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1 parent 2c4c23c commit c9a414f62cca899ba601265f751eb9ae187d63ab Andy Hiew committed Oct 30, 2012
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+- tdd style
+- tdd justification:
+"Test driven development is not valuable because it catches errors,
+but because it changes the way you think about interfaces between
+modules. Writing tests <i>before you write code</i> influences how you
+think about the public interface of your modules and their coupling,
+it provides a safety net for performing refactoring and it documents
+the expected behavior of the system."
+"Tests are a contract: this is what this particular module needs to
+provide externally."
+- use anything but Jasmine; Mixu likes Mocha (me too!)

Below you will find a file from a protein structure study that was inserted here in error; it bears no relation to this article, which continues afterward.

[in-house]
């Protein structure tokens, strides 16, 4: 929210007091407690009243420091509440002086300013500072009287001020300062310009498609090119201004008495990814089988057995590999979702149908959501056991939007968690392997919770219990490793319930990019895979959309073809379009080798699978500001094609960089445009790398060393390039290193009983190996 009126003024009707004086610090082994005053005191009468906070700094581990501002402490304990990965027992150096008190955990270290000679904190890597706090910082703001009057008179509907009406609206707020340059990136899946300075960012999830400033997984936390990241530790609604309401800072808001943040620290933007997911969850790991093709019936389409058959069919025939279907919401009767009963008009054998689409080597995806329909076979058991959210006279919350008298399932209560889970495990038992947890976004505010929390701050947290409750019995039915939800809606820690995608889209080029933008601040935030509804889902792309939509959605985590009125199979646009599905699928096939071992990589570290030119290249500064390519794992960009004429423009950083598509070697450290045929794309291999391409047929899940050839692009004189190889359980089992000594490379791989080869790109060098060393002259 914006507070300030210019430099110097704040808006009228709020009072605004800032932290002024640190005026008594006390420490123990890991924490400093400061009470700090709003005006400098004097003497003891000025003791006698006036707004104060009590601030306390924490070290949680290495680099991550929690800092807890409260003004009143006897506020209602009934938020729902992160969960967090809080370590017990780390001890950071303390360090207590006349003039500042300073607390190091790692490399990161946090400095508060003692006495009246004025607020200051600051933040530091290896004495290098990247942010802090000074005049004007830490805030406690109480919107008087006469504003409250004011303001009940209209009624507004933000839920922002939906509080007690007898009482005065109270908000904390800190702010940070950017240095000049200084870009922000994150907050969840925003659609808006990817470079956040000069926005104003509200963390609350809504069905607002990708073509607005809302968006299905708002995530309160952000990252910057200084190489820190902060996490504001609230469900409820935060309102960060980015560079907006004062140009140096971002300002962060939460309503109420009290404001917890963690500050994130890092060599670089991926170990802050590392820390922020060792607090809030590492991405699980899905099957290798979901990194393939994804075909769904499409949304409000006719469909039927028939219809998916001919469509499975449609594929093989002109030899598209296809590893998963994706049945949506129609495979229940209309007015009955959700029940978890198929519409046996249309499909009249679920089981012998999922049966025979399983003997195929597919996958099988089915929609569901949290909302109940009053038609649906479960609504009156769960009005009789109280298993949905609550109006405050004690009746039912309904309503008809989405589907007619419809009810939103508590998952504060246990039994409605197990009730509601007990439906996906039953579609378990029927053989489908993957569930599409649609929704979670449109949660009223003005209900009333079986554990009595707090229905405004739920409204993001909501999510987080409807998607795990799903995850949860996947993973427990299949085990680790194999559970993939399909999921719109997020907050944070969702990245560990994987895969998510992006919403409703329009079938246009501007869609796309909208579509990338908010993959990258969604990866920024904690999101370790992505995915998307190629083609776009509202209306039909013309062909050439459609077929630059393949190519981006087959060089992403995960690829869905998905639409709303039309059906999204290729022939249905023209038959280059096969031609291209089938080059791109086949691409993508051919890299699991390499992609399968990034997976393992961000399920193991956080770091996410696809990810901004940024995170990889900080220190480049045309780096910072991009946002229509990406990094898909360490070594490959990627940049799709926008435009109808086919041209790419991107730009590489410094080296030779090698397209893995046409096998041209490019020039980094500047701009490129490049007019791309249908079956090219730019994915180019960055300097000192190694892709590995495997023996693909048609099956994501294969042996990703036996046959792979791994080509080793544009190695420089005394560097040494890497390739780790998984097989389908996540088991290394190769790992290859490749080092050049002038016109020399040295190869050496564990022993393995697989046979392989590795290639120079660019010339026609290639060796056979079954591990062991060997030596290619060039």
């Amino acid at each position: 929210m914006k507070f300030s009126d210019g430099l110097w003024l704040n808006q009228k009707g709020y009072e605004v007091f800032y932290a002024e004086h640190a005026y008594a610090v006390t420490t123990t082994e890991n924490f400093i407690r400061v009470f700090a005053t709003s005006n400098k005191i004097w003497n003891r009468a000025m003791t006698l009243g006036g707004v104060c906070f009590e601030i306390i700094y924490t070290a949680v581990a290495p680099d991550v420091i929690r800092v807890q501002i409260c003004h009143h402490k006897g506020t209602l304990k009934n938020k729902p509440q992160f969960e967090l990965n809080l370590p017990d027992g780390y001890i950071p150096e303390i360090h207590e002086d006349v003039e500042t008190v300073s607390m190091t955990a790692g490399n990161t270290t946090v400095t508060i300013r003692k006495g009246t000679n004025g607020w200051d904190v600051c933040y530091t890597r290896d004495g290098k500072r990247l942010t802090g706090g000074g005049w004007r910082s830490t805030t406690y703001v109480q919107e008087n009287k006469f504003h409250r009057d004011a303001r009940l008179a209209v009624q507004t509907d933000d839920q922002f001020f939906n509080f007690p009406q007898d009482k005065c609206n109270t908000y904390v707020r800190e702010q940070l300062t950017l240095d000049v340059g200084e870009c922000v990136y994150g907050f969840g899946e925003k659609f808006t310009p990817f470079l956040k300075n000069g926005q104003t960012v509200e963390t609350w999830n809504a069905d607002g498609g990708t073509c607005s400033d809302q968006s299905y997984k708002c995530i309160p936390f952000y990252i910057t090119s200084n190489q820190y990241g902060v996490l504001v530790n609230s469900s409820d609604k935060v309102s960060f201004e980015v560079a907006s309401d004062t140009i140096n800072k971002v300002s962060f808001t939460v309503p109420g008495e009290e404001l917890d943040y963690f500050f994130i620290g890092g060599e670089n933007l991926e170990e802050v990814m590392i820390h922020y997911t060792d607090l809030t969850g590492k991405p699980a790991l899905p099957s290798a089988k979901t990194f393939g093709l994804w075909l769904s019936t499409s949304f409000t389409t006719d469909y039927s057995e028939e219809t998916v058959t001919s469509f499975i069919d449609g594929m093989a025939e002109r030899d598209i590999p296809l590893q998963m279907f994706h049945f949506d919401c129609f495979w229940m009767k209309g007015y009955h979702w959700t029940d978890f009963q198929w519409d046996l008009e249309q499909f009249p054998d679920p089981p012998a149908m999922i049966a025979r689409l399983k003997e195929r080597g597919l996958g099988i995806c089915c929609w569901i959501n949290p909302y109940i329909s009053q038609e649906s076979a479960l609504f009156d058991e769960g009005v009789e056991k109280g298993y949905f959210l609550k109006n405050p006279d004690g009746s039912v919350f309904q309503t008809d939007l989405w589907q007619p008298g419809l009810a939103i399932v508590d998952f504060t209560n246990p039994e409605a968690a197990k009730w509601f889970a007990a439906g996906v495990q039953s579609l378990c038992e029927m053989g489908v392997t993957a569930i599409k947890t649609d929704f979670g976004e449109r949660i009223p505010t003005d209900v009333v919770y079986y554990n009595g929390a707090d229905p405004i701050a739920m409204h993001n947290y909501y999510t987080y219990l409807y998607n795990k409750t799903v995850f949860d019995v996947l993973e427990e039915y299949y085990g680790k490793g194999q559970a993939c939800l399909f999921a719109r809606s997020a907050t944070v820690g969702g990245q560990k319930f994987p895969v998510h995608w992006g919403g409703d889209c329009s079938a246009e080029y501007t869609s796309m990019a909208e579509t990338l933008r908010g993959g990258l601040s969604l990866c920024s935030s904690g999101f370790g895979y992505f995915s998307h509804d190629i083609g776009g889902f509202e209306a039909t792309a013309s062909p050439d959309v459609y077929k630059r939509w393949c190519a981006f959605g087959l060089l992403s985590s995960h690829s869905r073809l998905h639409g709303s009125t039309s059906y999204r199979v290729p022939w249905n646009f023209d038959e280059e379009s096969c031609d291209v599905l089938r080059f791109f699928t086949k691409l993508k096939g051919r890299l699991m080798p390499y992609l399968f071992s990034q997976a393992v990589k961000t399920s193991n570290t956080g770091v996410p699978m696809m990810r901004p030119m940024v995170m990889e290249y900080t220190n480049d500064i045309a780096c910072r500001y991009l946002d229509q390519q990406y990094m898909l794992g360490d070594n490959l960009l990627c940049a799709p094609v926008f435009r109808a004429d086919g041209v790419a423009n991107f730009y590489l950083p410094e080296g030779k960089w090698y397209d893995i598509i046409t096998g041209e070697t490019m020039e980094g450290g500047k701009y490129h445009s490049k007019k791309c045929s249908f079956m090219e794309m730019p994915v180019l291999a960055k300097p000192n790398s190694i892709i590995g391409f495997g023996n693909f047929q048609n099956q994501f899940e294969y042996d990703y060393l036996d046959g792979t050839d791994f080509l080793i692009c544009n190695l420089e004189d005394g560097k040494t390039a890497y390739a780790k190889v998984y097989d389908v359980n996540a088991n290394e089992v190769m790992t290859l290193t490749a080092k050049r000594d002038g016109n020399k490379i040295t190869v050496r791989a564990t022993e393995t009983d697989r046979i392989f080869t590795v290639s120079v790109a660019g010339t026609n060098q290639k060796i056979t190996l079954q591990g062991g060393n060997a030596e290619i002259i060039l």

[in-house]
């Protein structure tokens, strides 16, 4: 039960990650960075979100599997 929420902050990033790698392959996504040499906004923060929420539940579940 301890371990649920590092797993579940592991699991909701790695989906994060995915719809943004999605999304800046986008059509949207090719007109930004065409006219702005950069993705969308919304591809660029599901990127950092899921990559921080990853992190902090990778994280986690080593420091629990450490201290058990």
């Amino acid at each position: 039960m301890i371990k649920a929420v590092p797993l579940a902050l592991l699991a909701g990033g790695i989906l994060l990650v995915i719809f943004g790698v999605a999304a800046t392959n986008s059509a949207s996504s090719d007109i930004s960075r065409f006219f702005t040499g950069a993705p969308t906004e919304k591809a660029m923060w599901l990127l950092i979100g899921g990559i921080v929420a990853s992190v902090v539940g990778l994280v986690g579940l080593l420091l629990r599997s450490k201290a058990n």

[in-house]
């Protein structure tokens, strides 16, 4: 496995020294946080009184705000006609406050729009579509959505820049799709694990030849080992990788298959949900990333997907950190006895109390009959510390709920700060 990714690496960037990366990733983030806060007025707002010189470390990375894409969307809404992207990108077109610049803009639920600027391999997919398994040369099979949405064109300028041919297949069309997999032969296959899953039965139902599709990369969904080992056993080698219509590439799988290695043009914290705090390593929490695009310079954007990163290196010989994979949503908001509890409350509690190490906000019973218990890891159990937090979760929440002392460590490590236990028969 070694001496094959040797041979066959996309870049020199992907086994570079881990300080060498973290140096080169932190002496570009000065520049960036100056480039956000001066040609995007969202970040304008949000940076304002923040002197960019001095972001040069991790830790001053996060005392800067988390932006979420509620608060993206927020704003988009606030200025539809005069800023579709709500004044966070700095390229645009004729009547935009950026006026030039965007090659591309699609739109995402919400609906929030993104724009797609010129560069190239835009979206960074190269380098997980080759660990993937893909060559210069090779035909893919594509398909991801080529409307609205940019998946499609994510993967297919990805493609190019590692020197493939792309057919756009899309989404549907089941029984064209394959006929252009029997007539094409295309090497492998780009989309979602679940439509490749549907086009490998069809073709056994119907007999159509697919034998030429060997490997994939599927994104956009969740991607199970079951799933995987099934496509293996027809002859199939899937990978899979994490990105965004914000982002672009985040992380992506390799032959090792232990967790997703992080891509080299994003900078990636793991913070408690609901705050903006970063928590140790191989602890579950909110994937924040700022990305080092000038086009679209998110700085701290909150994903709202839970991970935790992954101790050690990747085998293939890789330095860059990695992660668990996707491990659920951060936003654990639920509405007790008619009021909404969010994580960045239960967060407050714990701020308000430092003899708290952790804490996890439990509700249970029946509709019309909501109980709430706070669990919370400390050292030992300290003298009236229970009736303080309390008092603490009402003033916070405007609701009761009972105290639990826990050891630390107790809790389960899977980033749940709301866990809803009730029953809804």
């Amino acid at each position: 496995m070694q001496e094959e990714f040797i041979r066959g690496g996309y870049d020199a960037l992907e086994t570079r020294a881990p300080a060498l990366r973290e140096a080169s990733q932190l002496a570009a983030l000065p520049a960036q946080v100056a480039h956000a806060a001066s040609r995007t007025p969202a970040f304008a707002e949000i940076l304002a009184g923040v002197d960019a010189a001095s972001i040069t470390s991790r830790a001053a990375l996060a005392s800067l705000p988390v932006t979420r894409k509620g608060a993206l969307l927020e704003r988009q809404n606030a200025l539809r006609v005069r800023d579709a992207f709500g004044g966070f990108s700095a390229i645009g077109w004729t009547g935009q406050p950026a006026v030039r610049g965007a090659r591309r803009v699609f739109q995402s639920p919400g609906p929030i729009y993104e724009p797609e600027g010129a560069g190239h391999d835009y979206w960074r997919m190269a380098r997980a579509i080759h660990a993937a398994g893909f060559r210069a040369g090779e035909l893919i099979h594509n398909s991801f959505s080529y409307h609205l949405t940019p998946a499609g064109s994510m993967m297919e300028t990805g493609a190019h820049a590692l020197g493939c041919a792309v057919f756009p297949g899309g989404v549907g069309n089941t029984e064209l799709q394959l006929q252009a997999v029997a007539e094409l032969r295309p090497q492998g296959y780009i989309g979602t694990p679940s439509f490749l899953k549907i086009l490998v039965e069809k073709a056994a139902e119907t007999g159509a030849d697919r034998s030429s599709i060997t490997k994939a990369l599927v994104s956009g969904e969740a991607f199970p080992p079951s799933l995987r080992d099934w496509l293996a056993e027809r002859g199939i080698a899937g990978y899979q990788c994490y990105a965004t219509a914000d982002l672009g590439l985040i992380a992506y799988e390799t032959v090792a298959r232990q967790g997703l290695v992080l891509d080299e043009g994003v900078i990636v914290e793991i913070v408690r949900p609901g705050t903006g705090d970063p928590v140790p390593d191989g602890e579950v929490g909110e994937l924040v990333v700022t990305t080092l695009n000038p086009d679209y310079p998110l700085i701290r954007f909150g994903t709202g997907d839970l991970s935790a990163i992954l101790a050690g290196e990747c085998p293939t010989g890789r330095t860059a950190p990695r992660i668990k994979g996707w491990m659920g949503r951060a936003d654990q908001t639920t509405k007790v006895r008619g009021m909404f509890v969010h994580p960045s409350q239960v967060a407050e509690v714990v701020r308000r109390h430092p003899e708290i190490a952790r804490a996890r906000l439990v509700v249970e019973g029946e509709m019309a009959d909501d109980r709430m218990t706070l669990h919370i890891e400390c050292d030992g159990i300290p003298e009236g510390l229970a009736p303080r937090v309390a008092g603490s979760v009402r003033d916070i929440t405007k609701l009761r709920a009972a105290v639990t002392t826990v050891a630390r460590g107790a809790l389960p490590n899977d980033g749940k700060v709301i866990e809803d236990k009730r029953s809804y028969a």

+- prefers the exports['test description'] style for writing tests.
+ I've been using the BDD style, describe()/it(). His argument in
+ favor of exports style is that it's the 'simplest thing that works'.
+- nice, lucid description of the concept of "dependency injection".
+ Basically just the ability to swap in/out a module's dependency
+ explicitly... for example, by taking a db storage backend and swapping
+ it for a mock storage backend.
+ - two ways: pass as a param into the constructor, or swap out a
+ module for a different one that obeys the same contract.
+- example of constructor-param style:
+function Channel(options) {
+ this.backend = options.backend || require('persistence');
+- note that this is annoying because everywhere in your module you now
+ reference this.backend.send instead of this.send. you also now
+ always pass in this param even though you only need it for testing.
+ and you need to expose that param all the way up your stack for as long
+ as you want to be able to separate it out...